LANVIN’s Alber Elbaz Says You Can’t Rush Genius

Jessica Hoppe

As we prepare to watch (i.e. judge) show after show during fashion week, do you ever wonder how much work actually goes into each presentation? As of late many designers have criticized the excessively consumer-driven demand for new, new, new and LANVIN creative director Alber Elbaz is the latest to speak up.

Alber recently sat with British Vogue to discuss what colleagues such asAzzedine Alaia, call the “inhumane” and relentless pace of the fashion industry.

“I don’t understand this marathon of fashion. Today, designers are expected to produce work that is bigger, better, faster and – these days – cheaper. A singer can quit once he or she has made ten great songs, a director can finish once he or she has made five amazing films, a writer just needs to write three great books. Now let’s look at designers – they produce six to eight shows a year, most designers have a 20-year-long career, so I need to create about 250 collections in that time. Not even Danielle Steel could write 250 books.”

But not every designer agrees. Yohji Yamamoto rebuked claims that there is an increasing amount of pressure put on today’s designers saying:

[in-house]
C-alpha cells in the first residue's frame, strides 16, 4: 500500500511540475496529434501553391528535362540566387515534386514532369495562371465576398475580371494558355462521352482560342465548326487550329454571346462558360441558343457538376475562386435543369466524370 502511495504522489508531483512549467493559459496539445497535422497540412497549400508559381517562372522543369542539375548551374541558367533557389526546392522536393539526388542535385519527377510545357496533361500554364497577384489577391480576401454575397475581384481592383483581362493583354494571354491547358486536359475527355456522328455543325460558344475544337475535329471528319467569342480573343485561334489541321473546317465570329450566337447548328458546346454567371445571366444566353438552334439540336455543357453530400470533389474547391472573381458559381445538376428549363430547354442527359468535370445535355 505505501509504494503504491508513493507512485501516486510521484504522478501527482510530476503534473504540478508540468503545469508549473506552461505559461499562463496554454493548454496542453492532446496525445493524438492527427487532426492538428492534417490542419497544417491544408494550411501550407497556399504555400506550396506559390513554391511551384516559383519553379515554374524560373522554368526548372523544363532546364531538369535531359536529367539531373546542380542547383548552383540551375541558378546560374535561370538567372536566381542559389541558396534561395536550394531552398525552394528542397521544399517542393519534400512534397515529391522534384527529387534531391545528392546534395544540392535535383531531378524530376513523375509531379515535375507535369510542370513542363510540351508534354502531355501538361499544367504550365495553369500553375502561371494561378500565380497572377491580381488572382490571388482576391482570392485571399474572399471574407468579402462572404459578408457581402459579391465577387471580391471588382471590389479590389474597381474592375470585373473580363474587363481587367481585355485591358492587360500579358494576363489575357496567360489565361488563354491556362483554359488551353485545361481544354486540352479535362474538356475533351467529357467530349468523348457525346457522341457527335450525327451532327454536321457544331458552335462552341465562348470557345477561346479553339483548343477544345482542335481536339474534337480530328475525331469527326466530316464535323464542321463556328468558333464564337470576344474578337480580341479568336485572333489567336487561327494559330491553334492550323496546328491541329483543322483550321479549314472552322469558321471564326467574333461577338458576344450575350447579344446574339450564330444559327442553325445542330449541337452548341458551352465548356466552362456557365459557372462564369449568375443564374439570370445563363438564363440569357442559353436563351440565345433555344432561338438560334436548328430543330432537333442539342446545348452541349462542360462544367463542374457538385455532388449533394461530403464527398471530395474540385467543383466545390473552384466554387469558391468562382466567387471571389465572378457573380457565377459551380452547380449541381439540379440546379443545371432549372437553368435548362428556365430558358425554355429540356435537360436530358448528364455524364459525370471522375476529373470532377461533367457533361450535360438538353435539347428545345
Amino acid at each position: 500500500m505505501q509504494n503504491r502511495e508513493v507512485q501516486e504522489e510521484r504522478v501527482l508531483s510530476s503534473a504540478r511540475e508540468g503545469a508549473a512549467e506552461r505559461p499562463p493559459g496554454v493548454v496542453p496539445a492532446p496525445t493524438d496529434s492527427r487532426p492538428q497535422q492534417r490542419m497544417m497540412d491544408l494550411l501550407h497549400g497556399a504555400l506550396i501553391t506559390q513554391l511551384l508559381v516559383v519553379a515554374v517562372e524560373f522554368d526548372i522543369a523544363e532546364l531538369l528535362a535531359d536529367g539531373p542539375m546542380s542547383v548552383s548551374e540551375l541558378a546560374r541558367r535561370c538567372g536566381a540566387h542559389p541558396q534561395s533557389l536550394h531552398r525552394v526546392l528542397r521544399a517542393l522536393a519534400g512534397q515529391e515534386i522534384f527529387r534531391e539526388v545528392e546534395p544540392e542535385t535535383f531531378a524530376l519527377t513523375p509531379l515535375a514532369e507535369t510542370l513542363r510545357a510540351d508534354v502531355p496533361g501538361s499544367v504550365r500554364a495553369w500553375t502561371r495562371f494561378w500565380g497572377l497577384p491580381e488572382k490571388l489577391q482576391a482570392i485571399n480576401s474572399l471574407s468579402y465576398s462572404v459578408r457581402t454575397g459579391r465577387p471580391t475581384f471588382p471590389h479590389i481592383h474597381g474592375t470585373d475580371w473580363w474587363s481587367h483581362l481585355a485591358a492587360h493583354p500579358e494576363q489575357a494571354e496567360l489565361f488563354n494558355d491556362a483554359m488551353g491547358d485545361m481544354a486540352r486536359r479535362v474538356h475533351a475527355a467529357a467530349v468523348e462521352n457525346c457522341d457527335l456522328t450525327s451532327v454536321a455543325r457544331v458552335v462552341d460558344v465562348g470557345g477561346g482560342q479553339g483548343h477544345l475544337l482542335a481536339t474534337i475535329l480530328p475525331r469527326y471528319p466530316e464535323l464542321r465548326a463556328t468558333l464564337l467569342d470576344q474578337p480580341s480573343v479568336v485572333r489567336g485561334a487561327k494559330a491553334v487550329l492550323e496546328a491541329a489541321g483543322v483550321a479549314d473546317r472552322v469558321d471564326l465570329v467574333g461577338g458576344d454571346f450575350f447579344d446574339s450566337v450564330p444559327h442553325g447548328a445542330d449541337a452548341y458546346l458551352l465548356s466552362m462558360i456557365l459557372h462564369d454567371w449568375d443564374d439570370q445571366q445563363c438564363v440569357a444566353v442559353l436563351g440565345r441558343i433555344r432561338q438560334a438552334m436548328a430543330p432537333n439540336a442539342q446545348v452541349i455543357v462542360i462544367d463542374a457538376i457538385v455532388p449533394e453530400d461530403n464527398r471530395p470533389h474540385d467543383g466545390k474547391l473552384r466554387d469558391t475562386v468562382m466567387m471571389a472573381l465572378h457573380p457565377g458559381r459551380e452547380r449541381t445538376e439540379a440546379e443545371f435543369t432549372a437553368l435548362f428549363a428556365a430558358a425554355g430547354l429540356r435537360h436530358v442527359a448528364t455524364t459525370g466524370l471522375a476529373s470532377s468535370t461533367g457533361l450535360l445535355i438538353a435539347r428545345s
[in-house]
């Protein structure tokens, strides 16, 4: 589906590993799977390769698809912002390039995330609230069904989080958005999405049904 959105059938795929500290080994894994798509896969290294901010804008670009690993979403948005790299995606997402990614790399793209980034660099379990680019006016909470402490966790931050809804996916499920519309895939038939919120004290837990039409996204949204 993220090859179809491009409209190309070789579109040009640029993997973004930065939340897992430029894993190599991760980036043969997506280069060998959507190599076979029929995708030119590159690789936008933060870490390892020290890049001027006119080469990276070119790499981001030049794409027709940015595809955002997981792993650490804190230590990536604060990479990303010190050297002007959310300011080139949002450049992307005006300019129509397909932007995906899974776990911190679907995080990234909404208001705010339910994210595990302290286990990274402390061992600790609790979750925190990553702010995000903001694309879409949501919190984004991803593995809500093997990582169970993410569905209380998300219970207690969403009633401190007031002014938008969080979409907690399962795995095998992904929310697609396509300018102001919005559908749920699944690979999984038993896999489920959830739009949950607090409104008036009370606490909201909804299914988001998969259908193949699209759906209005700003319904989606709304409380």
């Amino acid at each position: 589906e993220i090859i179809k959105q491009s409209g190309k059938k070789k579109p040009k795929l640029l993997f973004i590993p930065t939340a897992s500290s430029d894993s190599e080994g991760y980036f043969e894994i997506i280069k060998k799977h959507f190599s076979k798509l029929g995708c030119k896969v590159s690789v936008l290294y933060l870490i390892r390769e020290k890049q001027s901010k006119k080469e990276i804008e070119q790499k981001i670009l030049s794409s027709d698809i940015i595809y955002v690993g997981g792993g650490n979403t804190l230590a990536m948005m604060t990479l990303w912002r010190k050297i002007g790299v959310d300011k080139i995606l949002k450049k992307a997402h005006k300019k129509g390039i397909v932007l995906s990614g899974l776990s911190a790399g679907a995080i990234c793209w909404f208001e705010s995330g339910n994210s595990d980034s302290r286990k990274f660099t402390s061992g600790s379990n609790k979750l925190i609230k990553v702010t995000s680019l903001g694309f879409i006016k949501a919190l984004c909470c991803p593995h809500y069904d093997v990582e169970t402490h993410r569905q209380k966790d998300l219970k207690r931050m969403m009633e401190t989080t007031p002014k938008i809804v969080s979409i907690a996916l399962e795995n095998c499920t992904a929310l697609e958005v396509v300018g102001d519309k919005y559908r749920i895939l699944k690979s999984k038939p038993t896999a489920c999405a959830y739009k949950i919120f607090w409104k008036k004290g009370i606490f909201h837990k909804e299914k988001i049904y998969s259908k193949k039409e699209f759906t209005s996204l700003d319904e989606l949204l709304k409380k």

“It is not a rule you can apply to all designers. It depends on where you were born, how you were raised – it depends on who that person is. I do think the power of fashion has gone down though. Making money is so important now. It’s not about fashion as much as it is expensive handbags. Then there’s this cheap diluted fashion. What is important has changed.”

All artists struggle to remain relevant and simultaneously preserve their artistry—whether that be through an album, painting or line of clothing. However, each day we choose and display what we wear while other’s may not hear the music we listen to or see what we read. Does this fact cause added demand on designers?

And as we, the consumer, apply pressure for more do we unwittingly cause a production of “cheap diluted fashion,” as Yohji claims?

If so I will learn patience, I promise.